Of course the chicken's tolerance to being picked up and held will also depend on how often it was handled as a chick. If you are raising a flock of these beautiful snow white birds, you will want to handle them as much as possible while they are growing up. They will grow attached to the person that handles them and this breed is actually quite trainable for things like coming when called.

They are a nice addition to backyard flocks because they do like people so much. In combination with their egg laying ability, they are in my opinion one of the best chickens for beginners as well as people that have owned chickens in the past. This breed will give you many years of eggs along with companionship and entertainment. You definitely can't go wrong with the Plymouth White Rock chicken.

Plymouth White Rock Pullets and our Young Plymouth Barred Rock Rooster, Zeus.
Plymouth White Rock Pullets and our Young Plymouth Barred Rock Rooster, Zeus. | Source

Plymouth White Rock Chick

Our girl Kiev when she was a couple of weeks old.  We got our girls when they were a day old from a local feed store.
Our girl Kiev when she was a couple of weeks old. We got our girls when they were a day old from a local feed store. | Source

Where Can I Find Plymouth White Rock Chicks for Sale?

Where you get your chicks can really depend on a few things like how many you really want and where you live. If you are looking to start a large flock of 15 or more hens, I would suggest ordering them from a hatchery and having them mailed to you.

This is not an uncommon occurrence. Day old chicks are quite resilient and can actually handle being put through the postal system. You will generally have to order a minimum of 15 chicks so they stay warm during transit but if you are looking for a large flock, this may be the best and most economical option for you.

If you are looking for just a few chickens, you may want to try your local feed store. These stores usually carry chicks in the spring. The breeds will vary so you will want to call ahead and see if they have any Plymouth White Rock pullets available.

Another option is a local farmer or on CraigsList or any other local trading site. You can usually find someone posting on those sites that has chickens or pullets for sale. You may even be able to find young hens that are already laying eggs.

Tell your friends that you are looking for Plymouth White Rocks chicks. Most people who have never been around live chickens will find it interesting and will also ask anyone that they know who may have a clue where to find your chicks. This can possible lead to your next flock of White Rock chickens so don't be shy, ask around and see what comes your way!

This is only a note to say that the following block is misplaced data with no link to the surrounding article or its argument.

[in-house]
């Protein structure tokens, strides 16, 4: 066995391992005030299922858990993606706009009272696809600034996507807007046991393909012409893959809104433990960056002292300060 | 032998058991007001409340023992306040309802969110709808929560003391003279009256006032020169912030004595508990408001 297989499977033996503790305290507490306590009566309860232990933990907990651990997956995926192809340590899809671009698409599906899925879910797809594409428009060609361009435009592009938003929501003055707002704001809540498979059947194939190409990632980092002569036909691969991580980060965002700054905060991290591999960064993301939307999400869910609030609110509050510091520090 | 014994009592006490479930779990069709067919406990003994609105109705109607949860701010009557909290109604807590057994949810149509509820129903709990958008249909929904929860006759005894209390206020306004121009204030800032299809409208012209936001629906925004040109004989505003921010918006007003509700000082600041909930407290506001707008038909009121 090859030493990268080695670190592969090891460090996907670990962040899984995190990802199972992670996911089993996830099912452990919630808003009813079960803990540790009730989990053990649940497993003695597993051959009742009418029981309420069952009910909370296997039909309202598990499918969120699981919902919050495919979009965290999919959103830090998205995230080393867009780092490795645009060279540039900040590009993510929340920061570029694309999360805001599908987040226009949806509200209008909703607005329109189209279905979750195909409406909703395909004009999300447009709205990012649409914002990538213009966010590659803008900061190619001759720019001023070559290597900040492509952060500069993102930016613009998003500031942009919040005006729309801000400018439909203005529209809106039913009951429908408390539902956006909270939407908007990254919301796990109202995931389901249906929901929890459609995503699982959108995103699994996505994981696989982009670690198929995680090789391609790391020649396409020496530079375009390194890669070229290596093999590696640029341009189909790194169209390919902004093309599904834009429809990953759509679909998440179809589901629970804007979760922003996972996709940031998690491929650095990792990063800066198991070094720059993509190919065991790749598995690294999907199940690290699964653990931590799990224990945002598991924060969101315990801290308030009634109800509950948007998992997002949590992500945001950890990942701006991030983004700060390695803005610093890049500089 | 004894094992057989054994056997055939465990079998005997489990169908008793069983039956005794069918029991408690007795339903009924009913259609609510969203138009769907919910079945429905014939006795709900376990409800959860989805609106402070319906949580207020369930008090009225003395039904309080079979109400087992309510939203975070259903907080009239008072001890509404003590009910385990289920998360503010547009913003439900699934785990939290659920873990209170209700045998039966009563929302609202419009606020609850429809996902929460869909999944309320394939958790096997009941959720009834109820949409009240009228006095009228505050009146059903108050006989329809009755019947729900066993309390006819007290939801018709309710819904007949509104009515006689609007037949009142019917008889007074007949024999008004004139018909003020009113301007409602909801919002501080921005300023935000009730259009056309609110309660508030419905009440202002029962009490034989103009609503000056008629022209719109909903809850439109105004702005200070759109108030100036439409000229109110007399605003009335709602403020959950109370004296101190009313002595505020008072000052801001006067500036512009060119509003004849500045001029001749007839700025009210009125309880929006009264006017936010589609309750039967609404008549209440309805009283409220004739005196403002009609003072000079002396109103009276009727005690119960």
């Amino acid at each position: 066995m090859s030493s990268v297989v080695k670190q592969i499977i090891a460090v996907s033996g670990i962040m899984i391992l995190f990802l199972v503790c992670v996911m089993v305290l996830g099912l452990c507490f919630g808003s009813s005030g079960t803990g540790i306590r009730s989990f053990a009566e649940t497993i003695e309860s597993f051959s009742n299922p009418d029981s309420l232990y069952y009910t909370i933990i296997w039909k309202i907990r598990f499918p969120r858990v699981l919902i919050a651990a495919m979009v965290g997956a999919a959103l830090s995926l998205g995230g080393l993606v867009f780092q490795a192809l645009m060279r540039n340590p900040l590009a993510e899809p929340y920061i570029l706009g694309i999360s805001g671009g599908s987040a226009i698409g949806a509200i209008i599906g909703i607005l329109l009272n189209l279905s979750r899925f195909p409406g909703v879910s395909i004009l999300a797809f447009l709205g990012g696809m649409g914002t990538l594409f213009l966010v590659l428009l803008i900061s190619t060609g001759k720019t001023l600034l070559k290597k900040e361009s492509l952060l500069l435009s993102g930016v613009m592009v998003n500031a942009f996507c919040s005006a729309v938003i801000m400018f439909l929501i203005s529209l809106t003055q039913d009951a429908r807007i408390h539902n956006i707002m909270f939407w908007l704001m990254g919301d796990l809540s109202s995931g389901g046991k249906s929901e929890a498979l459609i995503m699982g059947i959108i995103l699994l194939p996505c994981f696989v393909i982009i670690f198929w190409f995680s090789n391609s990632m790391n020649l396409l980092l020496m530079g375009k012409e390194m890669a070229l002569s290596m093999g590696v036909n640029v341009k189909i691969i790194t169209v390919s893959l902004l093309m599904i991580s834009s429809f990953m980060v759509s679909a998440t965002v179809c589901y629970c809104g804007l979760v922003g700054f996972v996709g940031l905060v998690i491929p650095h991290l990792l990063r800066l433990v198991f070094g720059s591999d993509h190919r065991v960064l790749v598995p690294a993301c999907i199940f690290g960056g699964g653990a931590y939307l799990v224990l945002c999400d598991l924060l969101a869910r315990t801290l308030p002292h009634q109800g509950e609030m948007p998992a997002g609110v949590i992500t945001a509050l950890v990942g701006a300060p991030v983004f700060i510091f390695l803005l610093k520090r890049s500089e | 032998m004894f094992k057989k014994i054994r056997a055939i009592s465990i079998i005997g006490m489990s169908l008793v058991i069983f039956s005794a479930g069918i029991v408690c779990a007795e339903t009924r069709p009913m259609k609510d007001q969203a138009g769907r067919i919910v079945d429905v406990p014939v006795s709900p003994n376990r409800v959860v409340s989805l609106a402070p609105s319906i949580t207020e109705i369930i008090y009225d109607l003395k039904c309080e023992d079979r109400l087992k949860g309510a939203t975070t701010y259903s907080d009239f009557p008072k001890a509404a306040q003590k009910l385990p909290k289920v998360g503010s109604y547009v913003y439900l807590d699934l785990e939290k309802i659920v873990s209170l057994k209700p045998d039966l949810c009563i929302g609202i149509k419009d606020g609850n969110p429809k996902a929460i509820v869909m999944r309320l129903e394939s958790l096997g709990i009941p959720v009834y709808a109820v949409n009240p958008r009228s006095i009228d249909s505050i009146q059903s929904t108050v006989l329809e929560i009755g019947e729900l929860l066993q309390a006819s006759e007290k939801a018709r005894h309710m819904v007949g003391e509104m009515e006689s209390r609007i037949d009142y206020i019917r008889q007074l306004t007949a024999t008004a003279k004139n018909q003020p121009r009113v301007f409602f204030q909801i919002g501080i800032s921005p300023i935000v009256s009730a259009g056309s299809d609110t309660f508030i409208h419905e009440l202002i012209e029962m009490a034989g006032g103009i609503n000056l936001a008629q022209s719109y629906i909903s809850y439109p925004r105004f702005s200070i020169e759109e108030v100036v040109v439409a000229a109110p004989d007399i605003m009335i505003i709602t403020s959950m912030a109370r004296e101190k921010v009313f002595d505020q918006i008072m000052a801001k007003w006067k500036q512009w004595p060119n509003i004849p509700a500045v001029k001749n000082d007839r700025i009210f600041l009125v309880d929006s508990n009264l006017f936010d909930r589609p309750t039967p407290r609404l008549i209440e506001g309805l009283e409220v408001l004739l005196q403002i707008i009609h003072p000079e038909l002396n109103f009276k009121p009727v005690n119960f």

Questions & Answers

    © 2014 Helena Ricketts

    Comments

      0 of 8192 characters used
      Post Comment

      • Helena Ricketts profile image
        Author

        Helena Ricketts 21 months ago from Indiana

        It sounds like you have 2 Cornish Crosses, not White Rocks. The Cornish Cross is a breed that looks a LOT like the White Rock but is raised for meat. I raise them for meat and they can be vicious. That would be my guess.

        I apologize that I'm just now answering, it looks like you left this comment 4 months ago? For some reason I was not notified of it until today. Not sure why that happened.

      • profile image

        Lorie 2 years ago

        I'm so sad.

        I have 2 white rocks and they are super MEAN.

        They are now 11 weeks old and have progressively gotten more aggressive over the past 2 weeks.

        They are abusive to my other chickens and have now stopped all of them from eating.

        They tried to kill one of my hens .

        They bite me and my kids and are very confrontational .

        The article said they were very trainable and friendly .

        What is wrong with mine

      • PaoloJpm profile image

        John Paolo B.Magdaluyo 4 years ago from Philippine

        I wished I have some at my backyard, so cute.

      • Ann1Az2 profile image

        Ann1Az2 4 years ago from Orange, Texas

        We used to raise chickens and I had a road-island red rooster and a couple of hens. I loved the brown eggs. These white hens are pretty, too. Interesting background. Thanks for sharing.

      • Helena Ricketts profile image
        Author

        Helena Ricketts 4 years ago from Indiana

        Thanks pctechgo! The eggs are fantastic and are nothing like eggs from the grocery store. I believe it is because of the difference in the way the chickens live and what they eat. White Rock hens are fantastic egg layers but all backyard/free range farm chickens lay better quality and tasting eggs than commercial. I wish more people could try them! :)

      • pctechgo profile image

        pctechgo 4 years ago from US